Capital Punishment in the United States

Group C:

Keren Margolis, Susanna Chon, Yon Lam, Julie Teglovic, Michael Schnapp

Professor Jackson

March 30, 2006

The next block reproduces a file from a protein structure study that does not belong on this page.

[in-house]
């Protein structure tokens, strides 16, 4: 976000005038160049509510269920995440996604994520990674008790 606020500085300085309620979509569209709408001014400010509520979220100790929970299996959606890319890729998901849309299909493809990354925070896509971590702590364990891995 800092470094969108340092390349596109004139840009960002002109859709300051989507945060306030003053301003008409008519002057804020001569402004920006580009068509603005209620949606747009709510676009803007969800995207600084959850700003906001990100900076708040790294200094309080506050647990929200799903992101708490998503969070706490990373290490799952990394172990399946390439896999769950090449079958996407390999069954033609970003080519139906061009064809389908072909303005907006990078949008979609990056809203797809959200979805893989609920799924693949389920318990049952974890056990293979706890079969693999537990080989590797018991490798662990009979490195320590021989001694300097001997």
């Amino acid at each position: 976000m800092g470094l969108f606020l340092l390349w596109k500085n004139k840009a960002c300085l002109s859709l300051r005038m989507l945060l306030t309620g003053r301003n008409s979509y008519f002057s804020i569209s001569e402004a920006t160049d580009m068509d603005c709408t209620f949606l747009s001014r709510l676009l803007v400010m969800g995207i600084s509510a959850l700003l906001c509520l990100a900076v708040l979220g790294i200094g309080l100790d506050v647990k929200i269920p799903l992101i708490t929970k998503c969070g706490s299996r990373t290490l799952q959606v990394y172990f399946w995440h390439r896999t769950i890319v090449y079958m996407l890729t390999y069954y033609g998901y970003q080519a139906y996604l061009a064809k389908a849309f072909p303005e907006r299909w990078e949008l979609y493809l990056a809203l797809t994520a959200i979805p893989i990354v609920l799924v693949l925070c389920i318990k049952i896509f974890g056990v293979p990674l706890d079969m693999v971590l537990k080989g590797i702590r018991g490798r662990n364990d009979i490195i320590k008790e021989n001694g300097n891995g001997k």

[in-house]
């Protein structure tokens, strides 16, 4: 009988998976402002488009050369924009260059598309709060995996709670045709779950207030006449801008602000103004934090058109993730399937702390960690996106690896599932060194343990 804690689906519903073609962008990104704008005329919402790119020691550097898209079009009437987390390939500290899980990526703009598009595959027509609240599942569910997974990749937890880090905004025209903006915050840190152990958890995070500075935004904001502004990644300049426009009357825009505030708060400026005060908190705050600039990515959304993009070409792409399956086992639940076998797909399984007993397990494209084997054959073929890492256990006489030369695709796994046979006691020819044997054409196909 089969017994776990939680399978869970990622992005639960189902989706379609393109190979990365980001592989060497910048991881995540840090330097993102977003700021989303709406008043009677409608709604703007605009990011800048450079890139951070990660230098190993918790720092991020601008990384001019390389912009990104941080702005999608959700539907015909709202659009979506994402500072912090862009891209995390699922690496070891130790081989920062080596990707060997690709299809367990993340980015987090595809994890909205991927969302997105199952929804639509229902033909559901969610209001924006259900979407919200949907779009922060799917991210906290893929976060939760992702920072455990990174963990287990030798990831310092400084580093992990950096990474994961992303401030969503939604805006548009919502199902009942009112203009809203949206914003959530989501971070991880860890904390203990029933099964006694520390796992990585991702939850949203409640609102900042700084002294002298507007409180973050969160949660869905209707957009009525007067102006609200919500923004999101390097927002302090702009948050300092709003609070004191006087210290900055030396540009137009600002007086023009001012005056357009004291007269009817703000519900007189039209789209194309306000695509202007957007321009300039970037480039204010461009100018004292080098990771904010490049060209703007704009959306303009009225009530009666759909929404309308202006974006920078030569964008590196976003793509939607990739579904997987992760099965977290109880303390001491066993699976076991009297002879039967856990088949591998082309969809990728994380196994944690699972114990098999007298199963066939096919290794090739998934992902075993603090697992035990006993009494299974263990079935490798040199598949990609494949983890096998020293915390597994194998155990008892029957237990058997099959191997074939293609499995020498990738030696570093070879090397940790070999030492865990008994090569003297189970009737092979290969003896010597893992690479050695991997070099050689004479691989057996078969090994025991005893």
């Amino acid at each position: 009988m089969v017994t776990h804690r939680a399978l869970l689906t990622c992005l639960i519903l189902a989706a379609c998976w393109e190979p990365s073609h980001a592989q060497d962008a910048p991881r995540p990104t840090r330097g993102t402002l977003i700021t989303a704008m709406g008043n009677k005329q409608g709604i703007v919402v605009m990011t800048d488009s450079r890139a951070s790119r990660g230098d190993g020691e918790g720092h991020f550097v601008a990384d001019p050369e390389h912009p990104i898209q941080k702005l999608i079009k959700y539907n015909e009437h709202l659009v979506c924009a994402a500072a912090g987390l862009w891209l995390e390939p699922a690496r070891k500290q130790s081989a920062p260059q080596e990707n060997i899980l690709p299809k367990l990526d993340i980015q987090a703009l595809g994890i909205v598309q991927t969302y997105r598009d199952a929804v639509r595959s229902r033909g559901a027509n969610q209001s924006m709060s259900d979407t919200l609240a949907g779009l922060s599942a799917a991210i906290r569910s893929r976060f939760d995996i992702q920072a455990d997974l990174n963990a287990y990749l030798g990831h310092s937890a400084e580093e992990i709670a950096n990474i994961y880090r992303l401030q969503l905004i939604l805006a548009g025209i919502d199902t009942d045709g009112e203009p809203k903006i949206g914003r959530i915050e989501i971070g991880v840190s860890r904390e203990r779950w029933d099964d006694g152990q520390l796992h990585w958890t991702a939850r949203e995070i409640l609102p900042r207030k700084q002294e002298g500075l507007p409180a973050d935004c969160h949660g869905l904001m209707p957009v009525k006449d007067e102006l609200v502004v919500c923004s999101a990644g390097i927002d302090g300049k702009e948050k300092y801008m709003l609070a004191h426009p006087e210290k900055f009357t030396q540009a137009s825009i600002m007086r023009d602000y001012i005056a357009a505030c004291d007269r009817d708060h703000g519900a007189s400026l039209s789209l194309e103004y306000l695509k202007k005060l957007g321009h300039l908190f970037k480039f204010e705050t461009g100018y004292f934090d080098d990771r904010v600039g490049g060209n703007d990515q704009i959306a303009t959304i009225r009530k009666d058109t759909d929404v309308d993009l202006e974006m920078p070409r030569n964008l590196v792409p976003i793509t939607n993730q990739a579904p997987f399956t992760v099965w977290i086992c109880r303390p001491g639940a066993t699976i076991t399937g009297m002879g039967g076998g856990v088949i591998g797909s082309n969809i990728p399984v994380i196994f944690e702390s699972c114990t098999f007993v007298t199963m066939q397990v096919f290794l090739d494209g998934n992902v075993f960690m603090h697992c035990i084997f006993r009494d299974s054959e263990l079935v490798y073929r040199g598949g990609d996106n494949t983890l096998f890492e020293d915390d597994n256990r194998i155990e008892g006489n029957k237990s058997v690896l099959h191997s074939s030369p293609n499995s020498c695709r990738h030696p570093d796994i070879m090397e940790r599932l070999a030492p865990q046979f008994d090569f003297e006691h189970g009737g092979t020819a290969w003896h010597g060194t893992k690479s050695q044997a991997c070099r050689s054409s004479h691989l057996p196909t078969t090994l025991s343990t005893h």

There are many moral and philosophical arguments both supporting and opposing the death penalty in the U.S. today. Some say that a murderer deserves to be murdered, while others believe that a government with laws against murder acts hypocritically and illogically in committing murder itself.  It is interesting to consider that the United States is one of the few remaining western nations that still practices the death penalty.  Because of this, looking at how other populations are affected by the presence or absence of capital punishment can give insight into its place here in the U.S.  The Council of Europe and the European Union have both stated that “the death penalty has no legitimate place in the penal systems of modern civilized societies, and that its application may well be compared with torture and be seen as inhuman and degrading punishment” (Hood). With support from European citizens, the abolition of capital punishment has been successfully accomplished throughout the continent.  All members of the European Union no longer have executions within their legal system (Radelet, Borg).  Throughout the world, only 55 countries are known to still practice executions as of 2000.  The only country democratically and economically similar to the U.S. among those who still practice capital punishment is Japan; all of the other countries reside in the Middle East, Asia, Africa, and islands in the Caribbean where factors, such as economy, religion, social structure, culture, and political beliefs have led them to continue with executions (Hood).